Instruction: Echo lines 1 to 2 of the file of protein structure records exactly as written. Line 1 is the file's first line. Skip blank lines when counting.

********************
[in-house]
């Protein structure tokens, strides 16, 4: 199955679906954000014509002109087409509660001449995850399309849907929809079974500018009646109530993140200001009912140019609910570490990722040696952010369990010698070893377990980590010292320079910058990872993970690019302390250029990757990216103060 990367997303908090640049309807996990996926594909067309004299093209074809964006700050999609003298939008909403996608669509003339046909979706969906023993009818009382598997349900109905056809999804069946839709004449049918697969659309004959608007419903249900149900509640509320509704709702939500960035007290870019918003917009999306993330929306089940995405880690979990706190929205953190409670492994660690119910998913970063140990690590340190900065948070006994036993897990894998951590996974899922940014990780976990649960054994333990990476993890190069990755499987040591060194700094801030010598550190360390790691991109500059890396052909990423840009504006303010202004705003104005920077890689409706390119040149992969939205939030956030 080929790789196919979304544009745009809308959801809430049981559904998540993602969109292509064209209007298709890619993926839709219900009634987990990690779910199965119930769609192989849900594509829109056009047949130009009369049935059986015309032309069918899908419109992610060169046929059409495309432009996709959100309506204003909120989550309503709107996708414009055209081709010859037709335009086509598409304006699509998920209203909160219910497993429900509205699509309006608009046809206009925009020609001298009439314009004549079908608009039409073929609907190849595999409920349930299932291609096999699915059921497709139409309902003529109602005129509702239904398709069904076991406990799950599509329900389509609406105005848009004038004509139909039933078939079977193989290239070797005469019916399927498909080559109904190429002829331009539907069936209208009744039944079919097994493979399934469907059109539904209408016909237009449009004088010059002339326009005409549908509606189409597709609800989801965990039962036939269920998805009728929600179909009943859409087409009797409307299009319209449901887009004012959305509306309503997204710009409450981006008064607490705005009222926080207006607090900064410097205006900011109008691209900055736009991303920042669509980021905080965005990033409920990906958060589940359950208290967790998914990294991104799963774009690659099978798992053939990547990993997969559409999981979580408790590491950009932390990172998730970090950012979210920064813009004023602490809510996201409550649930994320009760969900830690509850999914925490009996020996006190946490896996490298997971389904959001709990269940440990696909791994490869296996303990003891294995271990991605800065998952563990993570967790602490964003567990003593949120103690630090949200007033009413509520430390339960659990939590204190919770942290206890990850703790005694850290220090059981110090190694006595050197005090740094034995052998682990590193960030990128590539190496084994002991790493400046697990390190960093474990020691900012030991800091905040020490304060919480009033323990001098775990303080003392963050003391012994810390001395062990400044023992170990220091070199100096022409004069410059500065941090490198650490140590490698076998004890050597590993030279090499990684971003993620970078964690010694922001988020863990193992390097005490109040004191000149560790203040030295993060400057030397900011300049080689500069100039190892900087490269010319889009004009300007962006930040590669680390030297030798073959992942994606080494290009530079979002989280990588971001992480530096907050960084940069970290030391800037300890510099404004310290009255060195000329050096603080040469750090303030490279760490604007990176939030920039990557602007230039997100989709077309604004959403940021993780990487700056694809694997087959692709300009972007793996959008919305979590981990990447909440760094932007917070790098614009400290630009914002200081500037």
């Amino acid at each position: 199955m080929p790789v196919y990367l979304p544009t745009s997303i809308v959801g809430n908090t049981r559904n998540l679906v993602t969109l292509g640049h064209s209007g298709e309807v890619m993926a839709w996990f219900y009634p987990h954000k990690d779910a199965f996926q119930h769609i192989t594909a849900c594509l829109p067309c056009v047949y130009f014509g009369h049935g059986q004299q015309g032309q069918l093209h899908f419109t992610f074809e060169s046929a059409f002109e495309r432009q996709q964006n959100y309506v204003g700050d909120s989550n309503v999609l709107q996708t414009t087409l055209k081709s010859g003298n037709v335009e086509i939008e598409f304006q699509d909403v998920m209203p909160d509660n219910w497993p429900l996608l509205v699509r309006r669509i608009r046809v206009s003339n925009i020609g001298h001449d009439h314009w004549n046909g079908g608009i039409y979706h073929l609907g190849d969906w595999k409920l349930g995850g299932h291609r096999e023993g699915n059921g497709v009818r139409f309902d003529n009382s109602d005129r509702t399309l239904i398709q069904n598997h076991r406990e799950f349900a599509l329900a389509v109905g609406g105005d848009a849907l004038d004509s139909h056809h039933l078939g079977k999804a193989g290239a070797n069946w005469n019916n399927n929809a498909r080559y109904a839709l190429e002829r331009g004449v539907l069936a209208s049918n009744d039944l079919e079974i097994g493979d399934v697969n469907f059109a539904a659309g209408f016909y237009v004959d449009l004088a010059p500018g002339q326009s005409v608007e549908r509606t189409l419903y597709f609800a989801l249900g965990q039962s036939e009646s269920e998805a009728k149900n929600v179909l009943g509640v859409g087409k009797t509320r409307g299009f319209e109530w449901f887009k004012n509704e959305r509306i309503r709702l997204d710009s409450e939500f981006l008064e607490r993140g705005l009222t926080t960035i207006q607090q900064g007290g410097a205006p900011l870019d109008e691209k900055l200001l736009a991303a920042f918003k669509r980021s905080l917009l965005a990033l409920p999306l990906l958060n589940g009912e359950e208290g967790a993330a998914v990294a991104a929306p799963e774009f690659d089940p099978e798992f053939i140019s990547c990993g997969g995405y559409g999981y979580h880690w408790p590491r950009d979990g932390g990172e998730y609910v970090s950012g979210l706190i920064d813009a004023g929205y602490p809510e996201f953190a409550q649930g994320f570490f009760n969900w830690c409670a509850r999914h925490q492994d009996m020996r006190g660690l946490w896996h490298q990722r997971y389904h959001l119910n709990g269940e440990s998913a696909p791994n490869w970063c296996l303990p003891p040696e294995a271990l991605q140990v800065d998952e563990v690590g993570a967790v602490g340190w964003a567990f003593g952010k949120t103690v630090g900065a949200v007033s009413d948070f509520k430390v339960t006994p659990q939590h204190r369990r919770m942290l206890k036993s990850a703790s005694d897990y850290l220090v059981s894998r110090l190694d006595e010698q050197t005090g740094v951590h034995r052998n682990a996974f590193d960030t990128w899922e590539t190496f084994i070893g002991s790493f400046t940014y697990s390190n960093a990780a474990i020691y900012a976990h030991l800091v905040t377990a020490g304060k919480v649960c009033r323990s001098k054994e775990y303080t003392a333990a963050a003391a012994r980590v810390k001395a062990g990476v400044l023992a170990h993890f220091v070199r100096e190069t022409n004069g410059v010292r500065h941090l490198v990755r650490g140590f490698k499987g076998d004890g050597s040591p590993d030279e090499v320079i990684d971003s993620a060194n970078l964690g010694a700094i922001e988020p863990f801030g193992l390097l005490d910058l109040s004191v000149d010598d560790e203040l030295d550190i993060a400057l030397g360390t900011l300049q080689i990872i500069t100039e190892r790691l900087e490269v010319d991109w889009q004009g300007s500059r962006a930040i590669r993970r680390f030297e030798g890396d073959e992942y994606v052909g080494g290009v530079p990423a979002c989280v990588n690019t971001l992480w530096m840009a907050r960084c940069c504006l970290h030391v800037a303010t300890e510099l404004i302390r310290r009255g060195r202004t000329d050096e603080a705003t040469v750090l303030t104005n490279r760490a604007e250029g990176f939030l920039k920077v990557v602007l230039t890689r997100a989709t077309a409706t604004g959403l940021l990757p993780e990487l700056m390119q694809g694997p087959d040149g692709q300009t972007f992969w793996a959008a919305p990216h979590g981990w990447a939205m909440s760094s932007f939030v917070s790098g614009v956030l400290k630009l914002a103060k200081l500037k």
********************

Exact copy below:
[in-house]
């Protein structure tokens, strides 16, 4: 199955679906954000014509002109087409509660001449995850399309849907929809079974500018009646109530993140200001009912140019609910570490990722040696952010369990010698070893377990980590010292320079910058990872993970690019302390250029990757990216103060 990367997303908090640049309807996990996926594909067309004299093209074809964006700050999609003298939008909403996608669509003339046909979706969906023993009818009382598997349900109905056809999804069946839709004449049918697969659309004959608007419903249900149900509640509320509704709702939500960035007290870019918003917009999306993330929306089940995405880690979990706190929205953190409670492994660690119910998913970063140990690590340190900065948070006994036993897990894998951590996974899922940014990780976990649960054994333990990476993890190069990755499987040591060194700094801030010598550190360390790691991109500059890396052909990423840009504006303010202004705003104005920077890689409706390119040149992969939205939030956030 080929790789196919979304544009745009809308959801809430049981559904998540993602969109292509064209209007298709890619993926839709219900009634987990990690779910199965119930769609192989849900594509829109056009047949130009009369049935059986015309032309069918899908419109992610060169046929059409495309432009996709959100309506204003909120989550309503709107996708414009055209081709010859037709335009086509598409304006699509998920209203909160219910497993429900509205699509309006608009046809206009925009020609001298009439314009004549079908608009039409073929609907190849595999409920349930299932291609096999699915059921497709139409309902003529109602005129509702239904398709069904076991406990799950599509329900389509609406105005848009004038004509139909039933078939079977193989290239070797005469019916399927498909080559109904190429002829331009539907069936209208009744039944079919097994493979399934469907059109539904209408016909237009449009004088010059002339326009005409549908509606189409597709609800989801965990039962036939269920998805009728929600179909009943859409087409009797409307299009319209449901887009004012959305509306309503997204710009409450981006008064607490705005009222926080207006607090900064410097205006900011109008691209900055736009991303920042669509980021905080965005990033409920990906958060589940359950208290967790998914990294991104799963774009690659099978798992053939990547990993997969559409999981979580408790590491950009932390990172998730970090950012979210920064813009004023602490809510996201409550649930994320009760969900830690509850999914925490009996020996006190946490896996490298997971389904959001709990269940440990696909791994490869296996303990003891294995271990991605800065998952563990993570967790602490964003567990003593949120103690630090949200007033009413509520430390339960659990939590204190919770942290206890990850703790005694850290220090059981110090190694006595050197005090740094034995052998682990590193960030990128590539190496084994002991790493400046697990390190960093474990020691900012030991800091905040020490304060919480009033323990001098775990303080003392963050003391012994810390001395062990400044023992170990220091070199100096022409004069410059500065941090490198650490140590490698076998004890050597590993030279090499990684971003993620970078964690010694922001988020863990193992390097005490109040004191000149560790203040030295993060400057030397900011300049080689500069100039190892900087490269010319889009004009300007962006930040590669680390030297030798073959992942994606080494290009530079979002989280990588971001992480530096907050960084940069970290030391800037300890510099404004310290009255060195000329050096603080040469750090303030490279760490604007990176939030920039990557602007230039997100989709077309604004959403940021993780990487700056694809694997087959692709300009972007793996959008919305979590981990990447909440760094932007917070790098614009400290630009914002200081500037």